Environment

What is The Difference Between Topical Prominence and Altitude?

The topographic prominence a measure of the independence of a summit.

Topography is important in the description of an area. Topography involves the description of shapes and features of the surface of Earth and other observable features including the astronomical objects such as the planet. The topography of an area may also refer to its shape and features themselves or their descriptions. In a narrow sense, topography involves recording the relief or terrain, and identification of the landforms. It is considered to include the landforms in graphic form on a map using several techniques such as contours and relief shading among others techniques.

What Is Elevation?

The elevation is an important component of topography and geographical features. Elevation of a geographical location is the height of such a location above or below a point of reference. It most often is referring to points on the earth surface and should not be confused with altitude which is used for measurement above the surface.

Definition Of Prominence

Prominence is the elevation of the mountain in relation to the terrain encircling it. It characterizes the height of either a mountain or a hill by the vertical height or distance between it and the lowest neighboring terrain. It is also the difference in height between a mountain and the highest saddle which links the summit to the highest terrain. It is, therefore, the lowest height which one is required to descend in order to re-ascend to a higher peak. Unlike the actual elevation of a summit, prominence is the relative elevation of a summit. For example, Hawaii Island’s highest point is the summit of Mauna Kea at an elevation of 13,796 feet. Mauna Loa is the second highest mountain of the island at an elevation of 13,679 feet. The two islands are separated by a saddle which the lowest ridge called Humuula Saddle with an elevation of 6,600. Therefore, the prominence of Mauna Kea would be 13,796 feet while that of Mauna Kea would be 7,079 feet.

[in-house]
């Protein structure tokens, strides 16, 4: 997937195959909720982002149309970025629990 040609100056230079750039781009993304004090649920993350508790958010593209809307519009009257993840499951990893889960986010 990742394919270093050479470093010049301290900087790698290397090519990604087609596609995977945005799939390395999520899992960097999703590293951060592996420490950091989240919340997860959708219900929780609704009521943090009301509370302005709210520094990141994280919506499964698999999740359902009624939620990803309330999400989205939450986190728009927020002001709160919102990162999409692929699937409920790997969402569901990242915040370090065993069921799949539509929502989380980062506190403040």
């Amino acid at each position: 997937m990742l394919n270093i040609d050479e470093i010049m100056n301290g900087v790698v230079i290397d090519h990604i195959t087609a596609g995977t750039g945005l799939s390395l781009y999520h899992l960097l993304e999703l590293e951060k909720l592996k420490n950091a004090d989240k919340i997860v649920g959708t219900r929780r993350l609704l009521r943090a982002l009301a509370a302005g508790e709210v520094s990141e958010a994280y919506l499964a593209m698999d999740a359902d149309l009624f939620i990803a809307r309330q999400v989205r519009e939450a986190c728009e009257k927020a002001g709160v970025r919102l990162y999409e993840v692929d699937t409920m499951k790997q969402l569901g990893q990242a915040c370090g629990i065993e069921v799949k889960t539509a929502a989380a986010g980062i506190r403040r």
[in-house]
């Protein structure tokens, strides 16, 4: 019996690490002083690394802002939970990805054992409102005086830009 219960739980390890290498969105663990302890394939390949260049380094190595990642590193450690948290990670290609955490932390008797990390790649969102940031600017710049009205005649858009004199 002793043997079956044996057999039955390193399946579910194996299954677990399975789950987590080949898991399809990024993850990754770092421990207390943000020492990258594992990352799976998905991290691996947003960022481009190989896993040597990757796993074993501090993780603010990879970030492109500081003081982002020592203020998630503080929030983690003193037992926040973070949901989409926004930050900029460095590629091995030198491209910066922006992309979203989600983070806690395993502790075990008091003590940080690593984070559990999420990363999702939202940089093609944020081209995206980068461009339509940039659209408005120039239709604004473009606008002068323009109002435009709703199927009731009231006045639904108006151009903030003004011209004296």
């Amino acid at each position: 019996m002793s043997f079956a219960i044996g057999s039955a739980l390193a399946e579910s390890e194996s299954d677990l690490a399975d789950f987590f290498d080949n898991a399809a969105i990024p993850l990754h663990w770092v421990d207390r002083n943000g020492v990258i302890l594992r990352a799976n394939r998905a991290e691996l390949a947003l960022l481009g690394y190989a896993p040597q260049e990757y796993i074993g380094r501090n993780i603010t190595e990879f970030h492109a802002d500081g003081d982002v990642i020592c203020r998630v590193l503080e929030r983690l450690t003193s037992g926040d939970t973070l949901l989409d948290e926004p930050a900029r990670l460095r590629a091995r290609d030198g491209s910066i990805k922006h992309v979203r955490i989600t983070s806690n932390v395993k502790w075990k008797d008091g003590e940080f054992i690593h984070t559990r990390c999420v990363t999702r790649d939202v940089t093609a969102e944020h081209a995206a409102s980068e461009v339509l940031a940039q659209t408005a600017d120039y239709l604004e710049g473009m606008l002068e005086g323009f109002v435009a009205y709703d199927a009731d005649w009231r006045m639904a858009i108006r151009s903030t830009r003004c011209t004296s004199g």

Mountaineering

Prominence is an area of interest for most of the mountaineers because it is an objective measurement that correlates with the subjective significance of the summit. Peaks with higher prominence are likely to be the highest points around and are likely to offer incredible views. Summits with a higher degree of prominence are considered as Independent Mountains. For instance, K2 Mountain, the second highest mountain in the world, has an elevation of 28,251 feet and a prominence of 13,179 feet. Mount Everest’s South Summit has an elevation of 28,704 feet and a prominence of 33 feet and is taller than K2. However, it is not considered an independent mountain since it is a sub-summit of the main summit which has a height of 29,035 feet. Prominence, therefore, recognizes the highest summits of major mountain ranges and free-standing peaks. Prominence is independent of a terrain of the landform.

The Types Of Topographic Prominence

Two types of prominence exist, the wet and dry prominence. Wet prominence considers areas of permanent water, snow, and ice features. Dry prominence ignores water bodies, snow, and ice features. Dry prominence assumes that the earth is defined by the solid bottom of those features. Dry and wet prominences are equal unless the summit is the highest point of a landmass or an island. The dry prominence is useful in measuring the submerged seamounts.

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